Wednesday, March 10, 2010

[In The Game] Fear and Dependents

"All men are islands. And what's more, this is the time to be one. This is an island age."
- Will, About a Boy

There is an ongoing trope in gaming about the loner PC. No family, no friends, no past entanglements that the GM can hold against him.

I think most of this is the result of fear that the GM will screw the player over and lack of a social contract. No man is an island, despite what the movies say. All of us, even the least of us, have some connections, somewhere.

I've played in games and played PCs that have no past relationships defined explicitly or implicitly. And it hasn't hurt the game. But there are a lot of systems out there, like GURPS, that have Dependents (with the capital D) as a Disadvantage, worth points to improve your character on creation. That means the GM has the right and obligation to mess with them.

Why choose dependents, when it's easier (and less stressful) to choose a disadvantage like overconfident or greedy or honest? Those really don't take any work and the points are effectively free, while dependents force players to behave in certain ways not in their control.

But relationships, past and present, are real things to us as human beings. None of us could survive without having them, either professionally, personally or romantically. We all have someone.

"Every man is an island. But clearly, some men are part of island chains. Below the surface of the ocean they're actually connected." - Will, About a Boy

Have you heard of Dunbar's Number? It's pretty fascinating. According to anthropologist Robin Dunbar, the maximum theoretical cognitive limit for stable social relationships is 150. That's counting all the relationships in your life if I understand it. And 150 is a pretty big number for small brains like ours.

We're social animals. Gaming is a social activity. Not to draw any Venn Diagrams here, but if you counted up all your family, friends, gamer friends, work friends, aquaintences and old High School friends, could you reach 150? I think I could (simply because my large ethnic family).

If each of us has 150 social relationships of some level or another, have we ever met anyone with no such relationships? No, because we all know that even "loners" have a few friends. Even the Unabomber, Ted Kaczynski, had family who cared about him, including his brother David who turned him in. And, face it, any self-proclaimed loner is either a poser or a nut. We all think it even if we don't say it. Why would we play that?

"I was in some strange territory. Was I frightened? I was petrified." - Will, About a Boy

As I mentioned earlier, players fear that the GM will use the PCs friends and family against them so they don't mention them or use the system to get points to define them. Given the choice between choosing dependents or overconfidence, the majority of players would choose the later. We players have been burned too many times by the GM and we GMs have done the burning. Admit it.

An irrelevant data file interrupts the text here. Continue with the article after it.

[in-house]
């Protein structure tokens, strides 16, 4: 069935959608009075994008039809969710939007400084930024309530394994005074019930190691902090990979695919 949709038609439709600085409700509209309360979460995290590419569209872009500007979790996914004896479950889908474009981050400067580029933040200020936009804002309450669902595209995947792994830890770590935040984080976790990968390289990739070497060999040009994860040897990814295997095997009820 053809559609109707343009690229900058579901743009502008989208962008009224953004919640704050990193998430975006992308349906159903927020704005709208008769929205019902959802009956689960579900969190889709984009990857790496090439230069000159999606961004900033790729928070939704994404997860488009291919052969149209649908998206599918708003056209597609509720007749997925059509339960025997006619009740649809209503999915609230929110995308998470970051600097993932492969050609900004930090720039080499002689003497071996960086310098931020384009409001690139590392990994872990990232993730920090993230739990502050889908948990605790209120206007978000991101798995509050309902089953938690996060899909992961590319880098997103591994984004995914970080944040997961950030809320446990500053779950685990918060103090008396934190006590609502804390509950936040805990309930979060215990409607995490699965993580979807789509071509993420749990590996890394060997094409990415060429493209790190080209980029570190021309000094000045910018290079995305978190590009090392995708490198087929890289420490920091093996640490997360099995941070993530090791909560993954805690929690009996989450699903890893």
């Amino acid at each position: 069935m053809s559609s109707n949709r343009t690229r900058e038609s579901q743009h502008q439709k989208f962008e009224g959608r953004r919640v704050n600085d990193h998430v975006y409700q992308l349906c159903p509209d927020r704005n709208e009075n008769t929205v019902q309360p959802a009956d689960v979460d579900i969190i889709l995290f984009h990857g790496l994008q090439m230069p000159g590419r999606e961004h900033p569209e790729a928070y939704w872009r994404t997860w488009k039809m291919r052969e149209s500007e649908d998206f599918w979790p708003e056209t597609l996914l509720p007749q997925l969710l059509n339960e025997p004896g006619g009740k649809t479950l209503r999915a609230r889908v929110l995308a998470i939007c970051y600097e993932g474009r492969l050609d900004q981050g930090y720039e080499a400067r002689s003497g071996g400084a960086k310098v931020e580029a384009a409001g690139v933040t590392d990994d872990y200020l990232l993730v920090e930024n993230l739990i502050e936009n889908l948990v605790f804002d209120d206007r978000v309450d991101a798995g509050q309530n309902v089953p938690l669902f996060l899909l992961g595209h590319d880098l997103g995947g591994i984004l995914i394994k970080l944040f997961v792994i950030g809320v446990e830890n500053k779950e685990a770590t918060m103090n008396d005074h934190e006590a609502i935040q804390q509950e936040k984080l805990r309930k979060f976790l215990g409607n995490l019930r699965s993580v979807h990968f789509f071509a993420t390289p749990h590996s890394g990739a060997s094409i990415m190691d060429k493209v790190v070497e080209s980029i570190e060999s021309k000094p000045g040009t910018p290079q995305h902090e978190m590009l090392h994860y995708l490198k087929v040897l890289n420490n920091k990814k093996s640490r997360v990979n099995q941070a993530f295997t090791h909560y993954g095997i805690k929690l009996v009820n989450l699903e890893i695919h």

So let's negotiate. Let's verbalize a social contract that the players and GM can use to include friends and families of the PCs into the game.

First, the player has to be upfront and tell the GM what he's comfortable with and give him some leeway (i.e. you can't kill or hurt my PCs brother outright without my permission but you can use him to blackmail/threaten me into doing something, or get him involved as a dupe, or witness something that brings my PC into the scene).

Second, the GM has to hold to that agreement and periodically check in with the player to see if the verbal contract can be changed (hey, I got an idea about your brother ...). Building trust is important but the GM also should also include the dependent just as a matter of course, without it being part of the adventure (you got a call from your brother and he needs you to call him back ...) which (hopefully) will lead into further adventure (his company's looking for an investigator and he put your name forward, expect a call).

Finally, the player needs to involve his dependent himself by bringing him into the session, either as a source of information (my PCs brother got beat up by some thugs after wandering into a possible drug deal at the local library and my PC wants to investigate) or a bit of background color (my PC spends the weekend in Vegas with his brother).

"Oh, please, just shut up. You're wounding my soul." - Will, About a Boy

Even past relationships and dead relatives can bring in the adventure. A few years ago, I ran a Colonial Gothic game where one of the PCs had a dead wife and the player had left the backstory was sketchy. I used that info and filled in the blanks, saying that the frontiersman PC was in business with a man who later betrayed the PC, his wife and his wife's tribe to the British, and that man was in Boston, now a Lieutenant in the British Army. The player agreed to the additions to his backstory and had an instant reason to get involved in the adventure.

Past relations can be everything from old lovers, friends of the family, childhood friends or old rivals. And dead relatives can still bring problems down on the PCs - a common fiction trope has the enemy of a father returning to exact revenge on the son. Even if the PC is a loner, the GM can spring that one on him, which is especially good if the PC is an orphan who never knew his parents.

We live in a world filled with relationships, not to things or organizations, but to people, past and present. Developing these relationships will lead to a better gaming experience. And build trust between players and GMs.


  1. Thanks! I decided to examine some of the reasons why a lone wolf character is compelling and I think many times, sadly, it goes down to what can I do to avoid getting screwed by the GM.


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